We will have even more to celebrate this Saturday, June 11, when we hold an Anglican Use Mass marking the first anniversary of our founding.  For more about the Mass, see the STCS website.

Here's an excerpt from their website:
It is with great joy St. Luke's announces its intention to join the Personal Ordinariate of the Roman Catholic Church. We have been discerning the leading of the Holy Spirit since the Holy Father's announcement of Anglicanorum coetibus in October of 2009. Since that time we have been in close dialogue with both the Episcopal Diocese of Washington and the Archdiocese Washington

Read more here.

Update:  I heard on WMET-AM1160 (our local Catholic radio station) today that Fr. Scott Hurd, Cardinal Wuerl's assistant for the implementation of Anglicanorum coetibus, and Fr. Mark Lewis, the Rector of St. Luke's, are scheduled to be on "The World Over Live" (Raymond Arroyo's show) on EWTN tonight.  The show is broadcast live from the JPII Center near Catholic U at 8pm.  For more information, see the EWTN website.

Friday, May 27, 2011

AU Mass Celebrating First Anniversary of the St. Thomas of Canterbury Society

The Ordinariate-bound group here in the Washington area, the St. Thomas of Canterbury Anglican Use Society (STCS), began on June 12, 2010 with a meeting in a local library attended by a grand total of five people.  The purpose was simply to gauge interest in forming a local "Group of Anglicans" to accept the Holy Father's offer to Anglicans set forth in Anglicanorum coetibus. Attendance doubled to ten for the second meeting, and since then by God's grace we have seen steady growth.  We are now looking forward to initiating regular services in Northern Virginia with Evensong and Benediction on June 26th--the Feast of Corpus Christi--at Holy Spirit Catholic Church in Annandale, VA (map).  This is in addition to monthly Evening Prayer services we have been holding at St. Anselm's Abbey in Washington, DC since September 2010.  More information is available on the website of the STCS.

On Saturday, June 11, 2011--the Vigil of Pentecost--we will celebrate the first anniversary of what turned out to be our founding meeting with a Mass according to the Anglican Use of the Roman Rite at 4:00 p.m. at St. Anselm's Abbey.  The celebrant for this Mass will be Fr. Eric Bergman, Chaplain of the St. Thomas More Society, the Anglican Use congregation in Scranton, PA.  He also served as celebrant for the Society's first official Mass on March 19, 2011, which drew a standing-room-only crowd of 80.  Fr. Bergman will speak at a reception after the Mass on the practical aspects of forming an Anglican Use parish, a process with which he has personal experience.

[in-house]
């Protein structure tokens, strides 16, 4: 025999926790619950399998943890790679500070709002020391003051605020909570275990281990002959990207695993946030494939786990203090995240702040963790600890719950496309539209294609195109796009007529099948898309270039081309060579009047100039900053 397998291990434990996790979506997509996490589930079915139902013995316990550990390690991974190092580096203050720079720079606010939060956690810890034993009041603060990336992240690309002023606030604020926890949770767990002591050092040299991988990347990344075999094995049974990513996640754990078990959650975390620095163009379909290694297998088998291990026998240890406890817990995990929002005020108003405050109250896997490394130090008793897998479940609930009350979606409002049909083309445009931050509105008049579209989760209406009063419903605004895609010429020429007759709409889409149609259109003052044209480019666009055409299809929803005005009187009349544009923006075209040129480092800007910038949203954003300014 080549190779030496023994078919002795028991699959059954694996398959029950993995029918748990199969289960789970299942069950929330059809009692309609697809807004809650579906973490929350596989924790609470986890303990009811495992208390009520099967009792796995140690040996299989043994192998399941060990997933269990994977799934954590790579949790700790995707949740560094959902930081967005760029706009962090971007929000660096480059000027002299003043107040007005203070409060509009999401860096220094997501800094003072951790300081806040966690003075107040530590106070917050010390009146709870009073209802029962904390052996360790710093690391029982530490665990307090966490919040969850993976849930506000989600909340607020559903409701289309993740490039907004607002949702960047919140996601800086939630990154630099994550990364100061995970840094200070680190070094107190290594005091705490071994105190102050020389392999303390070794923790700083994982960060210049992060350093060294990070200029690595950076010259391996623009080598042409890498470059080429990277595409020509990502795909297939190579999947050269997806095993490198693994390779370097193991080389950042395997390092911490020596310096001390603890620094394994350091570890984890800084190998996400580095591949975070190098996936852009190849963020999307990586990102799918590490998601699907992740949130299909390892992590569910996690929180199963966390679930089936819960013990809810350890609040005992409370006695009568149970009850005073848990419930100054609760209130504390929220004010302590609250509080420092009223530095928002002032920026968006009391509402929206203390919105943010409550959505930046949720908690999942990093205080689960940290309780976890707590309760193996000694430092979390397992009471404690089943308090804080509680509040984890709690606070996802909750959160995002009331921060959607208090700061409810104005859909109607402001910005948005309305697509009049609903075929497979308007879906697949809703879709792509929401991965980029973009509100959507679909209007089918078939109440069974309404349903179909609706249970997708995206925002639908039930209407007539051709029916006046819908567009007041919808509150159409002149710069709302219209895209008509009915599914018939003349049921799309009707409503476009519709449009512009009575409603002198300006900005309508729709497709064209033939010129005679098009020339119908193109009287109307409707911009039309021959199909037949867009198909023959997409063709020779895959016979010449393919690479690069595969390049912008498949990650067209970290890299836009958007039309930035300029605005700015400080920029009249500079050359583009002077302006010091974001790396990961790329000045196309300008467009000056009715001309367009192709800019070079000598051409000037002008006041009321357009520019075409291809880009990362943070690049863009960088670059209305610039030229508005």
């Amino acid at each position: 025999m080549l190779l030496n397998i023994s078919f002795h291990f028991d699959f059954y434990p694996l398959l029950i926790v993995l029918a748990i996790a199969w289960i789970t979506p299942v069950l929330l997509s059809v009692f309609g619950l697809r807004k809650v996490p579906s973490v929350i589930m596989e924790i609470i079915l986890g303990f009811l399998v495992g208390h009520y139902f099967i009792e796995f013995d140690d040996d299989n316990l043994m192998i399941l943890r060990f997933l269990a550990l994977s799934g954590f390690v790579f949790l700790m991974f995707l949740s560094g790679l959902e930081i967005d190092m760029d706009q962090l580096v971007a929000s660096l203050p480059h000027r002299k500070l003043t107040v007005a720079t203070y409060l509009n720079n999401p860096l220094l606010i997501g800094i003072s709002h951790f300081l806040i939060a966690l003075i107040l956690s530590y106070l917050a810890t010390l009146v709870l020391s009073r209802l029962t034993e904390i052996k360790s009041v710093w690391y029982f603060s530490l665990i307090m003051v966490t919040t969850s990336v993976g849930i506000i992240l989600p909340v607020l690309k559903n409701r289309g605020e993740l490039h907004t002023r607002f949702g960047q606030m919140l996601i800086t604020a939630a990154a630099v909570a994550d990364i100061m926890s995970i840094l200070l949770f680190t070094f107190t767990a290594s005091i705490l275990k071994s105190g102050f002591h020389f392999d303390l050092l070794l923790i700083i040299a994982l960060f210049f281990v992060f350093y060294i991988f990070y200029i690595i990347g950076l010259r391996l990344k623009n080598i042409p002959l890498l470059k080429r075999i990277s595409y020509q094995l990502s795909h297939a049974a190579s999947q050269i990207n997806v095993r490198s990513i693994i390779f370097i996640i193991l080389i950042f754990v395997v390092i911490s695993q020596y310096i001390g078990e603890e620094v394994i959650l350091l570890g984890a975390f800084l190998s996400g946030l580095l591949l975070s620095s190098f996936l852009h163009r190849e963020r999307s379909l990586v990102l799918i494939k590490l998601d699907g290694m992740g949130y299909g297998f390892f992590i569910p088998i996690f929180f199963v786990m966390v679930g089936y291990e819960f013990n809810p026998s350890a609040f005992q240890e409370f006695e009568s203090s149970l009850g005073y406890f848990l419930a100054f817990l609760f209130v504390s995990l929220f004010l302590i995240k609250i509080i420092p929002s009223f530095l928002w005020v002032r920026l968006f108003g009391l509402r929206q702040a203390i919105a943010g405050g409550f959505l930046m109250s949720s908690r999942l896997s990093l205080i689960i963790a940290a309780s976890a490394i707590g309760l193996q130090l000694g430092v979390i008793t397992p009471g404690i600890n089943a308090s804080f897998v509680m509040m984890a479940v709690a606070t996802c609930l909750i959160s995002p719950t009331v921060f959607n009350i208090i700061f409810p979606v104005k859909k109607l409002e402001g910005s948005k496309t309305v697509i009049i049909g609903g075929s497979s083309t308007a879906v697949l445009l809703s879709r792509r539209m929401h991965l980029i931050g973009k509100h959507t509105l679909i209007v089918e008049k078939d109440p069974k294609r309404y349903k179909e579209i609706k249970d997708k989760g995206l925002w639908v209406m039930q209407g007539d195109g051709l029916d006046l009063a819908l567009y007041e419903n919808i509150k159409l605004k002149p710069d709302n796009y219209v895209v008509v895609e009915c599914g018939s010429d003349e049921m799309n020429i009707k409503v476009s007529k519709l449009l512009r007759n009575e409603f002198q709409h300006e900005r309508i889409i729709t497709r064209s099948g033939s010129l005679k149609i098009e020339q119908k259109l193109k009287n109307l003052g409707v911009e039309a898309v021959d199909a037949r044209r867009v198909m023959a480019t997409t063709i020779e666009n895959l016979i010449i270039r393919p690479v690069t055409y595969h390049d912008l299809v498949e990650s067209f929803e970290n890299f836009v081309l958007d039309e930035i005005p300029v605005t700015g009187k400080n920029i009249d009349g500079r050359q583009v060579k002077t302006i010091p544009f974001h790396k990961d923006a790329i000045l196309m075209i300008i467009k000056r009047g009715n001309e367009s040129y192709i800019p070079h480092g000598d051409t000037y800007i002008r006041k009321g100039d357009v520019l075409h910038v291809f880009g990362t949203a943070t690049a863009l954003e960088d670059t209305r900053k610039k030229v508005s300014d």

Anyone who lives in the Washington area or plans to be here on either of those dates, please join us.

Thursday, May 26, 2011

New Book from Ignatius Press: Anglicans and the Roman Catholic Church

The quest for a path to corporate reunion between Anglicans and the Catholic Church is a relatively obscure topic for most modern observers.  It is probably fair to say that most Catholics and Anglicans are unaware of or have only a vague understanding of the history of that quest, one that stretches back until at least the 17th century.  Even now, a year and a half after the promulgation by Pope Benedict of Anglicanorum coetibus in November of 2009, the very existence of this ground-breaking document is still unknown to most Catholics and Anglicans, let alone it's enormous progress to date.  Still more obscure is the history of the Pastoral Provision.

With the publication of Anglicans and the Roman Catholic Church: Reflections on Recent Developments (Ignatius Press, 2011), a collection of essays on the subject, those of us who have been laboring to explain the origins of Anglicanorum coetibus to whomever is willing to listen have a valuable resource at their fingertips.  Many of the contributors are former Anglican priests who have been ordained into the Catholic priesthood through the Pastoral Provision.  One of them, Bishop Peter Elliott, was not married and so was able to become a Catholic bishop.  Another is a woman who relinquished holy orders in the Episcopal Church to enter the Catholic Church. The essays are grouped into four categories, explaining the historical, canonical, theological and liturgical aspects of the relationship between Anglicans and the Catholic Church.  Most were written before the promulgation of Anglicanorum coetibus, and they provide a telling picture of just how precarious was the future of the Anglican Use before November 4, 2009.

Most of the essays were first published in Anglican Embers, a quarterly journal of the Anglican Use Society (AUS), whose purpose is to support existing Anglican Use Parishes and to promote the Pastoral Provision. I first heard several of the essays as talks delivered at the Society's annual Anglican Use conferences.  The editor of the book is also the editor of Anglican Embers, Stephen Cavanaugh, who worships with the Anglican Use congregation of St. Athanasius in Boston and moderates the blog, The Anglican Use of the Roman Rite.

Tuesday, March 8, 2011

You Are Invited...

The St. Thomas of Canterbury Anglican Use Society
Washington, DC and Northern Virginia
invites you to a 
Mass according to the Anglican Use of the Roman Rite

on Saturday, March 19, 2011

at four o’clock

St. Anselm’s Abbey
4501 South Dakota Avenue, NE
Washington, DC  20017-2753

and afterwards for

a Reception and Talk by our celebrant,

Fr. Eric Bergman, Chaplain of the St. Thomas More Society

For more information contact:  James W. Farr, Jr. (